If you’ve followed some of my posts about Evangelical Calvinism, you might have to wonder what exactly makes it deserve the label “Calvinism.” After all, we reject the defining U, L, and I of TULIP. Without the meaty bulk of the Calvinist system, what substance is left for the title “Calvinist?”
Without getting into too much detail either theologically or historically, here are a few basic ways that EC identifies itself with wider Calvinist tradition.
- EC was born of Calvinist descent. The major influences which led to EC’s development were Calvinists or their students. EC draws from Calvin himself, John Knox, and the Scottish Reformation, for example. Karl Barth, a very important EC forerunner, studied extensively from the Reformed tradition, including especially Calvin. T. F. Torrance was a student of Barth and a Scottish Presbyterian. It likewise appeals to the Scots Confession and the Heidelberg Catechism not dogmatically but as helpful touchstones. This is in contrast with Arminianism, which may have begun within a Reformed context with Arminius but quickly morphed into a radically non-Reformed system, hardly similar or sympathetic to any of the Reformers, under the influence of people like Wesley.
- EC stresses the absolute priority of God’s action in salvation. Both classical and Evangelical Calvinists agree that God’s active decision to reveal Christ to someone through the Spirit is the necessary condition for the event of salvation, not merely a generic “prevenient grace” enabling a “free will.” The Spirit who moves as He wills must choose to personally appear and present Jesus as Lord and Savior to us before we can respond to Him. It is only in this encounter that we become freed for faith in Christ. We simply differ as to whether our response is inevitable when this revelation takes place. EC actually takes the divine initiative a step further by holding that even our response when it does take place was originally created in the human faith of Jesus Christ, and only imparted to us by the Spirit, rather than awakened simply in ourselves.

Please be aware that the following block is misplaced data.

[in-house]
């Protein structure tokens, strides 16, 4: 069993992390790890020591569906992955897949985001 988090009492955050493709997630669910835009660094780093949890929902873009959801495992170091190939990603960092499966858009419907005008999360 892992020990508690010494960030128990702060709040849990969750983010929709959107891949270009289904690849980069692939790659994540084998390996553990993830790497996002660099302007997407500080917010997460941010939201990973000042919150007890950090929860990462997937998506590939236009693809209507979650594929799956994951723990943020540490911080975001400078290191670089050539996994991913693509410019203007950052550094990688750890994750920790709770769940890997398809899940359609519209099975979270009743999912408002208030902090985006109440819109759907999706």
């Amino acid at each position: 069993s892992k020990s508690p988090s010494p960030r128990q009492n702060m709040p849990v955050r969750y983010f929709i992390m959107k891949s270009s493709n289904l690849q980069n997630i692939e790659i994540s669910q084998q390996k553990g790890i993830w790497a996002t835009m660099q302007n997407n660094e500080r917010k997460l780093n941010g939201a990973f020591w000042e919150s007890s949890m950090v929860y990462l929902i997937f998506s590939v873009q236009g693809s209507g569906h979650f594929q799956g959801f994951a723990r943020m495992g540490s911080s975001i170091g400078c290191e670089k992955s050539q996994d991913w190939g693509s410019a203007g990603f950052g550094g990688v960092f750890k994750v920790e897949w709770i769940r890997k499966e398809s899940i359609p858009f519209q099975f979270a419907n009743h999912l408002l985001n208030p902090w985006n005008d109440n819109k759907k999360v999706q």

- EC emphasizes God’s free choice of election before anything else in salvation. While we do not agree about who the elect are or what exactly election entails, both of us agree that God’s decision to elect, to choose a people for Himself, plays a vital role in the history and cause of our salvation. While most Arminians tend to make election into a pretty pointless formality (“I know that Bob will believe, thus I will save him.”), Calvinists both classical and Evangelical agree that God’s decision of election plays an active and causative role in our salvation. We also agree that God’s election is unconditional, again in contrast to the conditional element of common Arminianism. Even the corporate election of more modern Arminians is conditioned on the Fall, whereas some classical Calvinists and all EC agree on a supralapsarian election, a kind of election which comes before and apart from even God’s decision to allow the Fall.
- EC makes good use of John Calvin. All Calvinists like Calvin, right? While EC doesn’t take up Calvin’s actual doctrine of predestination, EC does implement Calvin’s concept of the duplex gratia, double grace, of justification and sanctification flowing from union with Christ. This is key to the EC understanding of how salvation works and begins, using a framing that is more personal than legal. EC also makes use of Calvin’s work involving assurance and many similar themes.
I could perhaps address some other deep theological and historical connections between Evangelical Calvinism and classical Calvinism, but this should be a pretty good start. I also realize that most, if not all, of these points probably raise a handful of questions, so if you have them feel free to comment and ask.